wrapping elements

Subject: wrapping elements
From: Alan Pagliere <pagliere@xxxxxxxxx>
Date: Fri, 26 Feb 1999 12:28:15 -0500 (EST)
	After looking at some other tools (which we may keep looking
at....) we decided to try to use XSL for some XML transformations. 
	We are trying to use XSL to do some occasionally interesting
transformations. We have some texts that come to us with SGML that is,
shall we say, less than logical. We are trying to transform some of that
SGML into a more standard form, so that our software that deals with SGML
(indexing, accessing, cgi translation to and delivery of HTML) can be more
uniform across texts. 

	(In case you're wondering, getting our wonderfully normalized and
validated SGML into XML is very easy. That is not the problem.)

	So, in order to get closer to a standard (we use most often TEI.2
type markup), we have the need to do some complex transformations.  An
example might be: take certain attributes from an element, pull them out,
wrap them in another element, and make the new element a child of the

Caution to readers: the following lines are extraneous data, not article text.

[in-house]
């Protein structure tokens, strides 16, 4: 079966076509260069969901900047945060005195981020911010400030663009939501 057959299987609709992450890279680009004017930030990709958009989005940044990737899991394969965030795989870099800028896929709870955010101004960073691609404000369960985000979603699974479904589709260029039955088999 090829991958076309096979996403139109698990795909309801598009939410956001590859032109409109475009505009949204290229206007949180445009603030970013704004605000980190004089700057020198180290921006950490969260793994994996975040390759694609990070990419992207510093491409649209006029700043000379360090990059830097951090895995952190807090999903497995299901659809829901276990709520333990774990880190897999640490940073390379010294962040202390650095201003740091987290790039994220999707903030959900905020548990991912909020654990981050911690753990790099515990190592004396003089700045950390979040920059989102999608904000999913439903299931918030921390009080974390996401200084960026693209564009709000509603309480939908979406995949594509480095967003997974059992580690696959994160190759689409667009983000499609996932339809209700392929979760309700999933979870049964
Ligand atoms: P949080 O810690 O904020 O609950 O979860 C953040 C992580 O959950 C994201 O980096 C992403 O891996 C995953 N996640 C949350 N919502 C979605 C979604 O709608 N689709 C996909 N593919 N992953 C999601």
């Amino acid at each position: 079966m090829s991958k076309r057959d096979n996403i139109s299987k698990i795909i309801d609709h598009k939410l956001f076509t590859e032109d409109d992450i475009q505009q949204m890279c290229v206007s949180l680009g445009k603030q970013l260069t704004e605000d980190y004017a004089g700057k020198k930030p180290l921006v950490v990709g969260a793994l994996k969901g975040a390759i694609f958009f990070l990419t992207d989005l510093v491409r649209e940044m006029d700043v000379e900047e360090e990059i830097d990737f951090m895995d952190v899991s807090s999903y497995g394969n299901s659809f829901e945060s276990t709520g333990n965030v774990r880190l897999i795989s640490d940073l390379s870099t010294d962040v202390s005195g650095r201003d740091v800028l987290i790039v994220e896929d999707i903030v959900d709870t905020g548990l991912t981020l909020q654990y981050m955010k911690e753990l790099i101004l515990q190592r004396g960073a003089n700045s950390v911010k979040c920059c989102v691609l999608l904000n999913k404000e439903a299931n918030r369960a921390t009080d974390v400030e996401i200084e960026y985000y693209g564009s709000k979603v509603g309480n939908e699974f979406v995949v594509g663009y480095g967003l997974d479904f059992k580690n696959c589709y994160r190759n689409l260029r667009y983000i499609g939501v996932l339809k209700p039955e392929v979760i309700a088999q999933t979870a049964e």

Here is the one we are working on at the moment. It is less
complicated than other things we want to do, so if this is impossible in
XSL, we may have to rethink, regroup and otherwise revamp.

Imagine a stream of elements in the following order:

<DIV> <PB/> blah </DIV> <PB/> ... </DOC>

We want to take any and all epigraphs, arguments, dedicats and prefaces,
however many there be, and "wrap"  them in a FRONT element, so that we

</FRONT> <DIV> blah </DIV> <DIV> <PB/> blah </DIV> <PB/> ... </DOC>

We tried:

  <xsl:if test="./*[first-of-type()]">

hoping against hope that once matched in the template, the xsl:if's test
would treat anything matched by this template as "of a type". That way, we
would spit out a <FRONT> tag before the first of any of them, and then
process children (aka apply-templates).
	We would have a similar one for last-of-type to spit out a closing 
</FRONT> tag.
	Of course, no luck. It kicks out a <FRONT> tag before each of the
first of any of the matched elements.

	Questions: Are we just going about it the wrong way or can it just
not be done? Is there some clever way we just are not seeing?

	Thanks profusely for any insight.

Alan Pagliere
University of Michigan
Digital Library Production Service
308 Hatcher North
Ann Arbor, MI 48104-1205

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